QHe will not because he turned over to you P247,753.28, Exhibit D-6 is a complete liquidation of that amount.
AYour Honor, may I say something. The liquidation was receipted based on the total but then the amount he turned over to the treasurer, there was already deduction corresponding to the vouchers attached. So the Treasurer added the cash plus the paid payrolls and other vouchers equals the total collections. So, that is how it was presented during the audit.[38]
QHe returned to you the cash but you did not recognize it as a returned amount. All of these receipts represent cash turned over by the accused to the treasurer?
A(no answer)
QThese amounts represented by receipts?
AYes, sir.
QAnd these are receipts representing cash?
ASupposed to be your Honor.
QYou have doubts?
AI have no doubts, you Honor, because I have see, during the liquidation that when he turned over the collections it is not the cash as reflected there. There was part cash and part vouchers.
QWhy did the treasurer issue the receipts?
AHe acted as if he was the one disbursing already with the collections.
QSo, why did you not just follow... If this is a liquidation then there was a turnover. As it is right now everbody is confused wondering what happened.
So, he liquidated his collections, cash and according to you with vouchers. But if turned over this amount then he must have gotten the rest of the money somewhere else because this is supposed to ....
AYes, sir.
QSo, you followed this mode of liquidation and wind up .....(interrupted)
AYou Honor, that is supposed to be a violation but if we did not consider that we will be going back even to the previous audit because that is already the practice .....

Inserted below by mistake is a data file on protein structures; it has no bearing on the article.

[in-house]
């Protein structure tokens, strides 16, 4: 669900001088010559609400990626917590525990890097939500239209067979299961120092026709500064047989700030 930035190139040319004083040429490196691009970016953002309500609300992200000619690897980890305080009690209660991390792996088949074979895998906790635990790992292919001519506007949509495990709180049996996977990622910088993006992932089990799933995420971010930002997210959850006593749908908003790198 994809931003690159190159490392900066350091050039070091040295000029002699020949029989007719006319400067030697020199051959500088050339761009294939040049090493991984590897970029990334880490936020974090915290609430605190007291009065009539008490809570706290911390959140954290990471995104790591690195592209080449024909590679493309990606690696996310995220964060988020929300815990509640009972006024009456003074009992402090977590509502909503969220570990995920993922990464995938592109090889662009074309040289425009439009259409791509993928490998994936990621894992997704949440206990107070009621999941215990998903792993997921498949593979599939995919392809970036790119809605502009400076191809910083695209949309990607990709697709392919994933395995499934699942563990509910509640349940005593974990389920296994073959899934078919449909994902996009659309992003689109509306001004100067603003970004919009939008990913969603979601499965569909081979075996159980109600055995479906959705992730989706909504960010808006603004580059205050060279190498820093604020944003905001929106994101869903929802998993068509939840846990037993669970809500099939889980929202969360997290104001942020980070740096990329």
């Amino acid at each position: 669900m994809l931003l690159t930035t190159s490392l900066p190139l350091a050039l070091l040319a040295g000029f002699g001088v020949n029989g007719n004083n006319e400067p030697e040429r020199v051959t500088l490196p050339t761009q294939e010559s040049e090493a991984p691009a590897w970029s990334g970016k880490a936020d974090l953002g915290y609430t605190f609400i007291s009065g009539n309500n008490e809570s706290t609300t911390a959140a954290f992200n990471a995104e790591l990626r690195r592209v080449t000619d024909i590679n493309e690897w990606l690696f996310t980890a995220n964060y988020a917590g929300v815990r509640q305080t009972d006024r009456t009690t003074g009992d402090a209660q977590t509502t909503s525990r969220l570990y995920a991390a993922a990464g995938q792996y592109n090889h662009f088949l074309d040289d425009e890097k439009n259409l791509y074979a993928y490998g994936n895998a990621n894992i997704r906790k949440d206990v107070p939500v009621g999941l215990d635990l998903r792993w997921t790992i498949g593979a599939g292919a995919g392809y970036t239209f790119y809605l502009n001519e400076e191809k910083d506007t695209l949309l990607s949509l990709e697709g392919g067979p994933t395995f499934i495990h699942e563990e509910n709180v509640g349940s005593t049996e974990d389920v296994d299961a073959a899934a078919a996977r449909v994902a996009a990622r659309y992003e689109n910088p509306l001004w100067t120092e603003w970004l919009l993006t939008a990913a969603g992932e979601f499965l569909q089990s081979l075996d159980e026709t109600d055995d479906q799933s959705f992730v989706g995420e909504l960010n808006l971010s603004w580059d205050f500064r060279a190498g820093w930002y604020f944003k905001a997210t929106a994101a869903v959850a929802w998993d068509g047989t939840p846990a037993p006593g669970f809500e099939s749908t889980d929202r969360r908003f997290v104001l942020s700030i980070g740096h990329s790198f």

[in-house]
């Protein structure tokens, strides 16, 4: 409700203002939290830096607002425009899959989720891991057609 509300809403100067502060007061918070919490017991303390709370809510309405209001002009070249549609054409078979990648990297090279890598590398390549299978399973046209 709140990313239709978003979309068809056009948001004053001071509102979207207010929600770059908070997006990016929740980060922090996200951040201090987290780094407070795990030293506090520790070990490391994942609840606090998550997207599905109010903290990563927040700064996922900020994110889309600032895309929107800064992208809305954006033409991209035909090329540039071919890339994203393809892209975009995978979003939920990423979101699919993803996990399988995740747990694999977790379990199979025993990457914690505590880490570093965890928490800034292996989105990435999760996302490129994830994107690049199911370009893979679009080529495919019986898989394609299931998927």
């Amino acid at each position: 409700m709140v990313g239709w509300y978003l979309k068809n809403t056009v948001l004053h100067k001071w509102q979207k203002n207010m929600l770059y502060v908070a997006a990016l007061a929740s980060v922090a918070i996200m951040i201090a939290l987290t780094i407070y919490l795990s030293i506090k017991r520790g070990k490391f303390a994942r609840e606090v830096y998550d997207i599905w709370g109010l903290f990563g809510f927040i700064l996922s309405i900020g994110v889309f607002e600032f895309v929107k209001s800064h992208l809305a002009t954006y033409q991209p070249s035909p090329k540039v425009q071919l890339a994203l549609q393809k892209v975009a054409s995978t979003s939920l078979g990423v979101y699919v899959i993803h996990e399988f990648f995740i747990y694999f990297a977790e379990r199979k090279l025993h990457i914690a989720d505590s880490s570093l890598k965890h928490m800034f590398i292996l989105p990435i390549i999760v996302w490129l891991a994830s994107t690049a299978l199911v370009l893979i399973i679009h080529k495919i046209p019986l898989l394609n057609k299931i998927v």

QHow did you determine that the disbursement under that cash advance were properly chargeable to that account?
AWe only considered the documents, if they are fully documented.
QWhy did you decide that this should be charged against cash advances?
AOur rule there if ever, we had disallowed those supporting documents to be part of his liquidation in his collection, and applied that as cash advances, the same he will be incurring cash shortage from his collection because he has nothing .........[39]

In short, the audit team merely followed the procedure initiated by the petitioner. The petitioner included the fully paid payrolls and vouchers in liquidating his cash collections. In the same way, the Municipal Treasurer receipted the liquidation based on the sum total of cash and the paid payrolls and vouchers. If we are to conform with the opinion of the petitioner to the effect that the fully paid payrolls and vouchers totalling P72,670.19 should be credited to his cash advances, it would simply mean that the same amount should likewise be deducted from his cash collections. In the same way that if we are to credit the amount of P177,478.78[40] from his cash advances, the amount of P175,083.09 should be deducted from his collections, hence, petitioner's shortage would still be the same. As pointed out by the respondent court, and we quote:
"If, as contended, the turn over or liquidation of the daily collections of P247,753.28 was applied to the accused's accountability for cash advances, then his accountability for daily collections would remain outstanding while his accountability for cash advances would be reduced pro tanto by the same amount of P247,753.28. Consequently, whether one or the other was done, the result would be the same."[41]
Article 217 of the Revised Penal Code holds liable for malversation a public officer who shall appropriate public funds or property for which he is accountable, or shall take or misappropriate or shall consent, or through abandonment or negligence, shall permit any other person to take such public funds or property. Furthermore, the failure of a public officer to have duly forthcoming any public funds or property with which he is chargeable, upon demand by any duly authorized officer, shall be prima facie evidence that he has put such missing funds or property to personal uses.